top of page

Finally at Home

The story of an artifact's 100 year journey at the Baha'i Temple

While the Baha’i Temple Welcome Center has been open for a few months now, we’re still completing some important final details. Last week, without fanfare, a little-known, but significant historical story came to a close. A piece of precast concrete, affectionately known as “the Artifact” by the Welcome Center design team, was given an appropriate new home.

The Artifact was created by John Earley, an artist and pioneer in precast concrete techniques. He produced it as a sample to convince the Baha’is that he could execute architect Louis Bourgeois’ geometrically complex design for the Temple with this new material — a mix of white quartz and white cement. Bourgeois had originally conceived of the Temple ornamentation as carved stone, but he was considering other options that were less costly and time-consuming. Bourgeois was impressed with the quality of Early’s sample. The highly intricate ornamentation came out beautifully and clearly in Early’s precast concrete, and the process would yield faster production. However, the Artifact still needed to be tested.

In the 1920s, the Artifact was delivered to the Temple site and placed next to nearby Lake Michigan to see how it would withstand the harsh weather conditions of the Chicago North Shore. The Temple’s superstructure was still under construction, and the Baha’is were raising funds to complete the project. 

After a few years, it was decided that the appearance, quality, and durability of Earley’s precast concrete would be an appropriate, cost–effective choice for the complex curves and ornamentation of the Baha’i Temple’s design.

The Artifact was the first of hundreds of precast concrete pieces created to form the beautiful white interior and exterior surfaces of the Temple. After over 40 years of construction, the Temple was dedicated in 1953.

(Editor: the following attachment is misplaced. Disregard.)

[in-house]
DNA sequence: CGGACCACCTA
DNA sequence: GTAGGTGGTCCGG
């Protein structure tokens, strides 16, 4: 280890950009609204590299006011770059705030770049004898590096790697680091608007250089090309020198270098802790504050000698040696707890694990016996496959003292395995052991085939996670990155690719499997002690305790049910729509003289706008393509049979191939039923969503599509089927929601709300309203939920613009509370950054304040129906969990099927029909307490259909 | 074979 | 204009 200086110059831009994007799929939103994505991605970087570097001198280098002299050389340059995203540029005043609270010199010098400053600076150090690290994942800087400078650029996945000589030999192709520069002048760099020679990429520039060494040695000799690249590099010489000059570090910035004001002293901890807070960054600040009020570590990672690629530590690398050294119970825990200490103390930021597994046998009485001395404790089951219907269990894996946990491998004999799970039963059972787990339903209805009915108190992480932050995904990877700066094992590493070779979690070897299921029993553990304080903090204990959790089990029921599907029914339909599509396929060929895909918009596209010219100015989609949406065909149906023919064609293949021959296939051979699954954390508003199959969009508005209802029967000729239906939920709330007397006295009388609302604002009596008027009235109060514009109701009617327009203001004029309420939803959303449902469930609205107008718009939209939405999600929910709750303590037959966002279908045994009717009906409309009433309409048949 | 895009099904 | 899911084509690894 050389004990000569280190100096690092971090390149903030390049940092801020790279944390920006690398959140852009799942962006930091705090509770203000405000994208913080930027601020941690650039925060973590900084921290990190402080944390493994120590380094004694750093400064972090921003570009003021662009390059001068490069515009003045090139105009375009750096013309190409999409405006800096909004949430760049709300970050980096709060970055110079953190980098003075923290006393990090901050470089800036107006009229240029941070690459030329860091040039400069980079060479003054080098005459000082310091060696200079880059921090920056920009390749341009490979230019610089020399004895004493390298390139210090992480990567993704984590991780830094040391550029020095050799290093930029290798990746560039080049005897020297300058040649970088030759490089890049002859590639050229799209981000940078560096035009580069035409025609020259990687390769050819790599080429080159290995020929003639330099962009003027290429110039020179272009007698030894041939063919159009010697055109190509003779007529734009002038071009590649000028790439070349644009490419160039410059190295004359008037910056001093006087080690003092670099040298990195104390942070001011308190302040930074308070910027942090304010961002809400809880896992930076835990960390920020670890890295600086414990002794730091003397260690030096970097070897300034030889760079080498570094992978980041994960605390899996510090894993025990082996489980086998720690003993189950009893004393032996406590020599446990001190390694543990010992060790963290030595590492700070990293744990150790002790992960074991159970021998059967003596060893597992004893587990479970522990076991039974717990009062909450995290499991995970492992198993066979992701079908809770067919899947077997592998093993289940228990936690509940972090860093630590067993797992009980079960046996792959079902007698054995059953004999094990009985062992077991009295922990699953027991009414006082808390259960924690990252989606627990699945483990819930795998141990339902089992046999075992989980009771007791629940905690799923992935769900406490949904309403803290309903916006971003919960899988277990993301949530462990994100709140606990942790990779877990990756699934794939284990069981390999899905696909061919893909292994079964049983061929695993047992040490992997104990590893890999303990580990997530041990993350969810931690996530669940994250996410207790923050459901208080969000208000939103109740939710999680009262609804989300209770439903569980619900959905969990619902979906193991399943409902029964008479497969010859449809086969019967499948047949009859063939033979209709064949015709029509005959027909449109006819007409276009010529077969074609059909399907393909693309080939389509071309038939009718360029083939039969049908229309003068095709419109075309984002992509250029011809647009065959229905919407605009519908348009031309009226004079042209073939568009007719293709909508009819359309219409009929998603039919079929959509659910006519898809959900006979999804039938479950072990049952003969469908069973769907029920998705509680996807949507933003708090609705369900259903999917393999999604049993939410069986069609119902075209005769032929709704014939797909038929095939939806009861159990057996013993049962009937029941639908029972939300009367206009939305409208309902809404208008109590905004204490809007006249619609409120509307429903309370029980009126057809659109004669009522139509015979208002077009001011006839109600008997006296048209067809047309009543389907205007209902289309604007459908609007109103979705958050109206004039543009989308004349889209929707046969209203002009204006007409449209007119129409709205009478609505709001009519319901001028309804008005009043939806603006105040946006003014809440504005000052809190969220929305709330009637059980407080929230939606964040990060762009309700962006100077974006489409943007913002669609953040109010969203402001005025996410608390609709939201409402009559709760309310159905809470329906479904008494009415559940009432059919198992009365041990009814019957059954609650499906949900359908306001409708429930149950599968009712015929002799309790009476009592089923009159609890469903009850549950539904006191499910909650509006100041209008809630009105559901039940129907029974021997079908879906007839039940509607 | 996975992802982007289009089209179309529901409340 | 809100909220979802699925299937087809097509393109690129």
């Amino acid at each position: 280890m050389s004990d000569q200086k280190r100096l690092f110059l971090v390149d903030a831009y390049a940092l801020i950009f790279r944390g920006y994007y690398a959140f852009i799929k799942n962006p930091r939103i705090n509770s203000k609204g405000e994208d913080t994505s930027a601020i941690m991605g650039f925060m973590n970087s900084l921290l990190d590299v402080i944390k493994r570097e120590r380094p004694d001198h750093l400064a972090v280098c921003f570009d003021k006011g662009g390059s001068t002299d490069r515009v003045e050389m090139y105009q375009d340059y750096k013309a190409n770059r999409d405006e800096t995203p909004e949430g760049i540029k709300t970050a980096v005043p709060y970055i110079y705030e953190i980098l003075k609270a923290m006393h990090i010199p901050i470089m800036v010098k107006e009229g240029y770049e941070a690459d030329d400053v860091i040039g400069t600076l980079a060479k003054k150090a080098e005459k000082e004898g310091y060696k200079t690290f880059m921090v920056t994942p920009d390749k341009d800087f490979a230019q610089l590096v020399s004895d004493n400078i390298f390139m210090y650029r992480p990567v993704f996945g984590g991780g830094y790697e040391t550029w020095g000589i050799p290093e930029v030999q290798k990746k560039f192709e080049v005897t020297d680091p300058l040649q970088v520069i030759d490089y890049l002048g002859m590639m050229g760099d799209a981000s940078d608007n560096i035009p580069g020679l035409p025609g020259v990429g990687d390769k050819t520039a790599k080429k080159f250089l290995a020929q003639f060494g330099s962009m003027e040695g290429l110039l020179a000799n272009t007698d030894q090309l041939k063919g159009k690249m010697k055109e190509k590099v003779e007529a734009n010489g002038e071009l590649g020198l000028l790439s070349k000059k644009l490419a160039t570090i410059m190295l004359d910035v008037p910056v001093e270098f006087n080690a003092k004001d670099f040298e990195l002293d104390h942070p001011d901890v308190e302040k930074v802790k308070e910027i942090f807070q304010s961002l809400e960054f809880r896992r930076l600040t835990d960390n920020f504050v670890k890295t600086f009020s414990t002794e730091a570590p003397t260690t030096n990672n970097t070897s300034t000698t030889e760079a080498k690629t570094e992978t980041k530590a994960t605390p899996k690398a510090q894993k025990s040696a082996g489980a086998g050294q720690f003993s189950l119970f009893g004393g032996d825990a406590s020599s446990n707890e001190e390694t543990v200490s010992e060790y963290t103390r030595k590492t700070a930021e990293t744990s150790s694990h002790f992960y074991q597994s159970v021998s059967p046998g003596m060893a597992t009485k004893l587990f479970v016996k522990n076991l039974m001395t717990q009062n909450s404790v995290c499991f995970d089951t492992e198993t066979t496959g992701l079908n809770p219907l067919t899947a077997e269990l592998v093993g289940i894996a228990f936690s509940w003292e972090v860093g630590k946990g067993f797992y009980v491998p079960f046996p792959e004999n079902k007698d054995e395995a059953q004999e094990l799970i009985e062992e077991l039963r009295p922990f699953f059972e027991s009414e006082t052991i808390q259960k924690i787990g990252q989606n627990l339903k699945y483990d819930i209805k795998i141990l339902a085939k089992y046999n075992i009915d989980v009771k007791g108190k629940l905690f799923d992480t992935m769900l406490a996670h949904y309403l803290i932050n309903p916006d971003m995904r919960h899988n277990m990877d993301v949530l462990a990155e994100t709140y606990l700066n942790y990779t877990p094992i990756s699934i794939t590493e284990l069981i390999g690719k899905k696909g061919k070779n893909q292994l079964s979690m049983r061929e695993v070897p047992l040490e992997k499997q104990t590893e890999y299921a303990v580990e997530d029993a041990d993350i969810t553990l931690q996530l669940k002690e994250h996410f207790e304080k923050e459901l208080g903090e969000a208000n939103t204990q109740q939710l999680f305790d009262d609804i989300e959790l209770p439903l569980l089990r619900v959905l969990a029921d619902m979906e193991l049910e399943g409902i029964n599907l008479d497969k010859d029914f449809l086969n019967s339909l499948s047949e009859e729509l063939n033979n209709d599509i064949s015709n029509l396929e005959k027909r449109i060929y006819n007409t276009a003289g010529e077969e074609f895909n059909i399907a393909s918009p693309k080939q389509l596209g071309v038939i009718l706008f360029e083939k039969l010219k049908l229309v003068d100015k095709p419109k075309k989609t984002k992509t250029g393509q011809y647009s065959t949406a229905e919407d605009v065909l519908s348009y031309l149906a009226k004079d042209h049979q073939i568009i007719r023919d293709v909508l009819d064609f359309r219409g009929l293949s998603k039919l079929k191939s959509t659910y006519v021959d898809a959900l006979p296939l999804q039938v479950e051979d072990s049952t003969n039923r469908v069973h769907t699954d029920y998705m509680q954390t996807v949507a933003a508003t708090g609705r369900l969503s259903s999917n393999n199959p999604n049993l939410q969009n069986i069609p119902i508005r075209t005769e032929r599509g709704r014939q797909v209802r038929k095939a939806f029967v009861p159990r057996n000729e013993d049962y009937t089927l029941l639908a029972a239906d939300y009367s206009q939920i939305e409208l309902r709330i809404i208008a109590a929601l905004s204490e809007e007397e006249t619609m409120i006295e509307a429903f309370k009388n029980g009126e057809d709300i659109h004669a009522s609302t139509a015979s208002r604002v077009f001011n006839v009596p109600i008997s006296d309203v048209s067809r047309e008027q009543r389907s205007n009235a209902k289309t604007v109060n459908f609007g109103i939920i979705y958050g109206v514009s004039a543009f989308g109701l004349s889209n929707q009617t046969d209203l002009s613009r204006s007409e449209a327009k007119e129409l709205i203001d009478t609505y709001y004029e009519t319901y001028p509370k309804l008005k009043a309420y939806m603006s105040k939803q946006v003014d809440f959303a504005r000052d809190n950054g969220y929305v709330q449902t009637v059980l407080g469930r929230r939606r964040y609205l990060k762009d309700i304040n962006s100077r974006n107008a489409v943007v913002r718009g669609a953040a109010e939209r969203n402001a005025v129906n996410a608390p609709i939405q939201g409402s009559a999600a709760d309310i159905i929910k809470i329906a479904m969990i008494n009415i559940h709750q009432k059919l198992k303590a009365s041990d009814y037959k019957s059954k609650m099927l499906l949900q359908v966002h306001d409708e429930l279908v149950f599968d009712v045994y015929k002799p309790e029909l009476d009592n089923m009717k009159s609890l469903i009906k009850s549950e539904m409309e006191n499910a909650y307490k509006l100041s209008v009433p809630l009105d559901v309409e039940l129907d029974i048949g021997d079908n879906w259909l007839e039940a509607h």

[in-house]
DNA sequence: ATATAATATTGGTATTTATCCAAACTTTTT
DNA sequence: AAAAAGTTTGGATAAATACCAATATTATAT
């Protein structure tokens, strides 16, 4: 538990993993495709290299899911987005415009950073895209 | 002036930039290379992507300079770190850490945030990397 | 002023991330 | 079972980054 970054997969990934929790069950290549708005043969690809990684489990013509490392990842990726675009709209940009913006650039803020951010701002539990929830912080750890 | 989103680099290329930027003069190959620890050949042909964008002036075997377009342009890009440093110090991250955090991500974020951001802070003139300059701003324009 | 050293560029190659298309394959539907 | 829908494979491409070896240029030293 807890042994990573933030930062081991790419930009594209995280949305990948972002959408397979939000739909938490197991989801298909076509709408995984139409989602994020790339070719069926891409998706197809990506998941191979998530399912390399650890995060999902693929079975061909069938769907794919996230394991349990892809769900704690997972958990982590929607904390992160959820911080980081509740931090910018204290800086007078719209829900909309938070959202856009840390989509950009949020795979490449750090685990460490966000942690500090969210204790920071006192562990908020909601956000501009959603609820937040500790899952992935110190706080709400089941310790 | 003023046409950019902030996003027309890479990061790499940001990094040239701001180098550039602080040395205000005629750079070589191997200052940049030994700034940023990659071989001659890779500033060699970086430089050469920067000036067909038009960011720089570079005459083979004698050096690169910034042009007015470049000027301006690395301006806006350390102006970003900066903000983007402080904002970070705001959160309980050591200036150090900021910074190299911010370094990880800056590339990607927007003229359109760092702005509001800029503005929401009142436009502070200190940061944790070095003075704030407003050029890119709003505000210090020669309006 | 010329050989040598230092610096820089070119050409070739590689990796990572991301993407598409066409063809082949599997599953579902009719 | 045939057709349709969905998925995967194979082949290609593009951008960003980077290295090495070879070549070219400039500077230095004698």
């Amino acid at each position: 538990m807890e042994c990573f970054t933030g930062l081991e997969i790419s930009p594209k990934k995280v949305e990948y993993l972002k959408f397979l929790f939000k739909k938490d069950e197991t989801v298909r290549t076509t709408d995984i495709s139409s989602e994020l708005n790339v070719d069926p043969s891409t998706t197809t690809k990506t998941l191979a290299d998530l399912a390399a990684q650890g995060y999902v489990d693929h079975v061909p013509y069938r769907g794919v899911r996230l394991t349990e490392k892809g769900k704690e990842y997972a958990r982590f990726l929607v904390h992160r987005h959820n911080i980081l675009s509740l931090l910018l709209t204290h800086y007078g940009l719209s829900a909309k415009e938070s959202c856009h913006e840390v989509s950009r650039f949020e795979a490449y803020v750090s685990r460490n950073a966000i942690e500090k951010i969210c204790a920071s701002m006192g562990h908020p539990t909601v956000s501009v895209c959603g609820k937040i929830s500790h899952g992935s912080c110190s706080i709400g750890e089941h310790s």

Since then, the Artifact has been moved around a few times and was eventually leaned against a tree across the street from the Temple. Over the decades, it had deteriorated and discolored from tree sap and vehicle exhaust from the nearby road. Most visitors could tell that it looked like part of the Temple, but its story was mostly forgotten.

In 2010, during the course of the Temple Restoration projects, project manager Scott Conrad decided to rescue this piece of history and display it at the new Welcome Center. With great care, it was moved to a workshop and restored. A new steel structure was created to safely support the Artifact.

On September 24, 2015, it was finally installed in its new home: framed at the end of the pergola-covered walkway along the west side of the Welcome Center. The wall behind the Artifact is part of the retaining walls for the new wheelchair-accessible ramp between the gardens and the parking lot.

In the 1920s, the Artifact set the stage for the use of architectural precast concrete at the Baha’i Temple. If carved stone had been used, it’s likely that the Temple would still be under construction. Seriously, you say? Yes: think about the Temple’s nine-sided pierced and ribbed dome, intricate interior and exterior ornamentation, tapered pylons, concave facades, and countless compound curves. (Consider the magnificent Sagrada Familia in Barcelona or the Cathedral of St. John the Divine in New York City. Both are ornamental stone structures and have been under construction for over 100 years.)

Almost 100 years old today, the Artifact is the last piece of precast concrete to be

installed. It stands as a symbol for the amazing effort and innovation involved with the many challenges and sacrifices to realize the Temple’s design.


bottom of page